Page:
The Libertarian Party is largely a refuge for protesters and others on the fringe of the nation’s political life. It garnered less than 1 percent of the vote in the 2012 presidential election, and will probably remain irrelevant.
Even if the main parties left a door open for a neophyte party, it’s doubtful that amorphous, conflicted “libertarians” could manage to take the opportunity. Besides, neither Democrats nor Republicans are likely to release their firm grip on election laws and the shared system of spoils that make the two main parties dominant.
Still, it would be a mistake to conclude that libertarian sensibilities are not big and growing bigger, especially among youth and younger adults.
That political trend is not lost on the main parties. One can fairly conceptualize much of present national politics as a competition between the Republican and Democratic parties for the attentions and allegiance of the growing libertarian sector, however defined. The dominant parties recognize that independent libertarian views are swinging many national, state and local debates.
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So just what is a libertarian view, anyway? It’s commonly said to be socially liberal but economically conservative, but it’s more complex than that. When addressing practical policies, libertarian sensibilities can lead down diverging roads on social and economic issues.
Consider the abortion debate. Democratic libertarianism focuses on the individual woman’s right to keep the government’s hands off her body and out of her reproductive decision-making. Republican libertarianism focuses on protecting unborn life from slaughter in a callous, amoral, governmentally-designed abortion system.
As strange as it may seem, both wings of the abortion debate share a common element of libertarianism -- distrust of government’s concern for, and ability to protect, individual interests.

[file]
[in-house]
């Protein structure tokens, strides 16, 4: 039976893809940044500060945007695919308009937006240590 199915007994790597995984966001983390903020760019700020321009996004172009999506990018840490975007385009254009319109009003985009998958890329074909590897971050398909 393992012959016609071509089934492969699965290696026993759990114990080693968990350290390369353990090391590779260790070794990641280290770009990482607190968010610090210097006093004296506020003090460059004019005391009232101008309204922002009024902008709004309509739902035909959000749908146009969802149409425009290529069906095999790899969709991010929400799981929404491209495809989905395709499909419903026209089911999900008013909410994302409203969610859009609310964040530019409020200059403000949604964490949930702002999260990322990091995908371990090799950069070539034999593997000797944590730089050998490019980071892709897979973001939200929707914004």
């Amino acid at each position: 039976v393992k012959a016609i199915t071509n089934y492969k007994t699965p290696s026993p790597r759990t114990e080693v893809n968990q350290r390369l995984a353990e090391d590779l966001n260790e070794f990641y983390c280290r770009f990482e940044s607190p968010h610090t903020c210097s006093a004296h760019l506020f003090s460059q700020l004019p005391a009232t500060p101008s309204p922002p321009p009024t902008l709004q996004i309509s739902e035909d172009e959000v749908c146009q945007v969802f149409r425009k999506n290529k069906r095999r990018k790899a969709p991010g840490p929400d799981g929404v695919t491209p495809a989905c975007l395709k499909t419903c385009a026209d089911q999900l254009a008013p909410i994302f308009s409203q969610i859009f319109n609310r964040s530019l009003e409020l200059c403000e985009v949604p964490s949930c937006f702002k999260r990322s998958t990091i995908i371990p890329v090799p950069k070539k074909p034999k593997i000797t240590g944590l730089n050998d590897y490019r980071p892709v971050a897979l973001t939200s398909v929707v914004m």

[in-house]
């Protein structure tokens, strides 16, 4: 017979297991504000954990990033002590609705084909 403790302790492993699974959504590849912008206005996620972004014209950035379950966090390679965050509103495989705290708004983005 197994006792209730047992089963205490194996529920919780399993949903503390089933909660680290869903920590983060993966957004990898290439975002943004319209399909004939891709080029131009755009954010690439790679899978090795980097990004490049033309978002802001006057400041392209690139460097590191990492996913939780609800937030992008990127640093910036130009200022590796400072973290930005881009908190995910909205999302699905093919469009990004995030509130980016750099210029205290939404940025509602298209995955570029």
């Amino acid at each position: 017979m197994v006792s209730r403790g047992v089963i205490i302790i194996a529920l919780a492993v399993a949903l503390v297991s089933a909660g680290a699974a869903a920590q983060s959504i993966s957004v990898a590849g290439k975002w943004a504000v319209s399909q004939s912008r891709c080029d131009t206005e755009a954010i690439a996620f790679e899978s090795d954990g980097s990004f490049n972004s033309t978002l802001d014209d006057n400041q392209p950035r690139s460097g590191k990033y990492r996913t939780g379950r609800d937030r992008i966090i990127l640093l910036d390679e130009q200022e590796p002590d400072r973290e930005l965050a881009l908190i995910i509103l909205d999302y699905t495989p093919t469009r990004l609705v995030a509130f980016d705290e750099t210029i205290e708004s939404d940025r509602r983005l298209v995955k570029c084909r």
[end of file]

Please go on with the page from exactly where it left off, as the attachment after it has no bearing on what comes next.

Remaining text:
We also see a complex stew of libertarian reactions to gay marriage. Some see the question as one of personal liberty for those with nontraditional sexual preferences to be treated equally by government. Others view it as an unwarranted incursion by government into private morality, religion and social norms. From both perspectives, the general goal is to restrain government from one kind of interventionist mischief or another.
Libertarian perspectives also come into play in security and foreign affairs. Although Libertarians are mainly skeptical about big government adventurism abroad, libertarian-leaning folks are conflicted about the extent to which external threats to our system of liberties are sufficiently serious to warrant some loss of Americans’ privacy, convenience and other liberties.
Some are so concerned by the Islamic jihadists’ onslaught against those liberties that they’re willing to sacrifice some of those liberties to protect the system of liberties. On the other hand, some believe the jihadists win automatically if we allow our traditional liberties to be compromised in the name of defense. So we just can’t say for sure where Libertarians will come down on things like widespread government eavesdropping to catch terrorists, drone strikes against terrorists, and prisons like Guantanamo.
On economic matters, Libertarians are sometimes said to be great fans of free markets, but that misses something important -- at least to many Libertarians who acknowledge a necessary role for government in keeping the playing field level, the financial system in order, and debt in check. Libertarians also tend to eschew over-reliance on permanent welfare, but don’t favor wholesale abandonment of the safety net or exclusion of “illegal” youth from citizenship.
The practical frontiers of independent libertarianism remain shifting, indistinct and up for grabs, increasingly critical to the main parties.
Will Rand Paul, Paul Ryan and Marco Rubio make the Republican Party more amenable to the emerging libertarian independents?
Will Democrats continue their recent appeal to those independents leaning libertarian, as evidenced in various post-mortems of the 2012 election?
At the Supreme Court, the justice who most leans libertarian, Anthony Kennedy, has remarkable sway over the Court’s direction. The same will likely be true in the nation as a whole for independent voters who lean libertarian. They will soon become, if they are not already, a bloc that can and probably will decide many national directions.
Oedel teaches at Mercer University Law School and counsels politicians of both parties on election law and politics.